Then Jesus was led by the Spirit into the desert, to be tempted by the devil.

Then!  When?  After the Descent of the Holy Spirit, after the Voice  speaking from above had said:  This is my beloved Son, in whom I am well please (Matthew 3: 17)  And since he did everything in order to teach us, and suffered everything for the same reason, so here also He willed to be led by the Spirit into the desert, to meet the devil in combat, and so that no one should be shocked if, after receiving baptism, he suffers even severer temptations: as though something strange had happened; but that he may learn to stand firm and endure with fortitude what happens according to the ordinary rule of our life.

 This is the reason you received arms; not to stand at ease, but to fight. And God will not prevent temptations from rushing against you.

  •      And this first that you may learn how stronger you are now than before.
  •     Then that you learn prudence; so as not to be overbold because of the greatness of the gifts you have received: for temptation will steady you.
  •       Thirdly, so that the evil demon, who is uncertain whether you have renounced him or not, may not be left in doubt, through this test of temptation, that you have abandoned him, and wholly renounced him.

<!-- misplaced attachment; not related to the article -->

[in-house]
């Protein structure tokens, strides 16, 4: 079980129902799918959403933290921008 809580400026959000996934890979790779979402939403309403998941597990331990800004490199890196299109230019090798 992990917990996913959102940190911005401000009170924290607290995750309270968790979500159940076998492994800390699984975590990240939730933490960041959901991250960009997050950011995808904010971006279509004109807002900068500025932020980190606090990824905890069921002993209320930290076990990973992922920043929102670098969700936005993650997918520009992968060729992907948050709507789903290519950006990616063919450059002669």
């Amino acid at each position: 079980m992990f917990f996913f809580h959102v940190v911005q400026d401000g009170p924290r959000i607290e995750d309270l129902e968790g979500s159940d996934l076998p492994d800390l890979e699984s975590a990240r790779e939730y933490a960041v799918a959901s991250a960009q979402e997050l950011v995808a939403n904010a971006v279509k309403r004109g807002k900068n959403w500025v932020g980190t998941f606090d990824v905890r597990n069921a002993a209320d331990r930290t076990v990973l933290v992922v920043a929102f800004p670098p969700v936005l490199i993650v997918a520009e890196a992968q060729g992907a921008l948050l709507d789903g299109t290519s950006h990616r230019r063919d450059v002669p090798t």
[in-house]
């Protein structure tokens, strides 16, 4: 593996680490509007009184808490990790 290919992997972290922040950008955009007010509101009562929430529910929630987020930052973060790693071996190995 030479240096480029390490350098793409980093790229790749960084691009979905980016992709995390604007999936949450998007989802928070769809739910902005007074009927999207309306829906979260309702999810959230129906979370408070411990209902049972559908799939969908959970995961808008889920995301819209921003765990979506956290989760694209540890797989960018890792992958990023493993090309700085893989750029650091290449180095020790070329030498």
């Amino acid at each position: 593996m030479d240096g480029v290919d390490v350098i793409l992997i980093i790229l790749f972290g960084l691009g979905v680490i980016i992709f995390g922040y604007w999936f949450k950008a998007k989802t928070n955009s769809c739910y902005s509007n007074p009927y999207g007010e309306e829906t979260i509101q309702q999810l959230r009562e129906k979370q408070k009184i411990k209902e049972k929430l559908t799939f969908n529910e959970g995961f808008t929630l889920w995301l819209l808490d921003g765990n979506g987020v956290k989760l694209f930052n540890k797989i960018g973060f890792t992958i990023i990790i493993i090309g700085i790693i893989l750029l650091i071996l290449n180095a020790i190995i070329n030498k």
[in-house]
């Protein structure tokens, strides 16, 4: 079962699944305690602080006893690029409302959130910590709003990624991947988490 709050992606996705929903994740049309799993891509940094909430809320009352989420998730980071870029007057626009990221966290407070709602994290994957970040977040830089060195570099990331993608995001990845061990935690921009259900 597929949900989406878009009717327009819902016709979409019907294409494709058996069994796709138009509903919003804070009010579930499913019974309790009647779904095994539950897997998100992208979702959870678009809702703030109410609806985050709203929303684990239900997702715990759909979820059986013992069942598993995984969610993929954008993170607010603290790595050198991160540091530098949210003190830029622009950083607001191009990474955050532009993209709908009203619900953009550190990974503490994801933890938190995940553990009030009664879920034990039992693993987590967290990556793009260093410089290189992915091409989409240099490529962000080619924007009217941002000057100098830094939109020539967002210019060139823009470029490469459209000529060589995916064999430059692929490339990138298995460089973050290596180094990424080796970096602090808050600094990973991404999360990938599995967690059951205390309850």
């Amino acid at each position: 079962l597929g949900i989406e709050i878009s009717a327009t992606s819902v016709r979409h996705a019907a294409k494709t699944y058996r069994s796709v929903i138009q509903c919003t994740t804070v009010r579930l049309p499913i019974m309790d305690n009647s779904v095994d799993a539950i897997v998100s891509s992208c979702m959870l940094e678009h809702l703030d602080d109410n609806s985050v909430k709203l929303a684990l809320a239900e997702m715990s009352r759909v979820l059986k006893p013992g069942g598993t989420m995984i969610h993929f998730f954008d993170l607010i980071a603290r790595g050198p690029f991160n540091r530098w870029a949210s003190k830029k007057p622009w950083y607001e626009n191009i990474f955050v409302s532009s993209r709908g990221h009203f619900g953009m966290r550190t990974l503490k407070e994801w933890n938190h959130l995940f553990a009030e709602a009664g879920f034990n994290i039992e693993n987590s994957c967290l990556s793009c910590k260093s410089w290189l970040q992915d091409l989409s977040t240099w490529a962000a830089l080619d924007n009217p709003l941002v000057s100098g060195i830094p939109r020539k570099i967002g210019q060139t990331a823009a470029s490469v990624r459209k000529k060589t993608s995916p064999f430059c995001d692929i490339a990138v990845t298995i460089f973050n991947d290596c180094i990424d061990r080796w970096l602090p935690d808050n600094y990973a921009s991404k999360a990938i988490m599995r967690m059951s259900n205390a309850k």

•    Fourthly, that you may become stronger, and more tempered than steel.
  •     And fifthly, that you may receive a kind of indication of how precious is the treasure you have been given. For the devil would not have attacked you had he not seen you now held in honor. It was because of this he attacked Adam, because he saw he was given great dignity. For this reason he attacked Job, because he saw him raised up and honored by the God of all. It was because of this He Himself says: Pray that ye enter not into temptation (Mt. 24: 14)
  •     For this reason the Evangelist speaks of Jesus as, not going, but as being led; and this was according to the design of our salvation: implying that we are not as it were to leap into temptation, but, if we are led there, to stand firm against it. And consider where it was the Spirit led Jesus. Not into a city, nor into the market place, but into the desert.  For since He wished to attract the evil spirit, He gives him occasion, not alone from his hunger, but also from the place. For then especially will the devil attack us, when hem sees us alone and separated from„ each other. It was in this way he attempted the woman in the beginning: approaching as she was alone, and her husband absent. For when he sees us in the company or others, and united, he does not dare attack us. For this special reason should we ‘come frequently together’: so that it shall be more difficult for the  devil to attack us.

Read Full Post »

%d bloggers like this: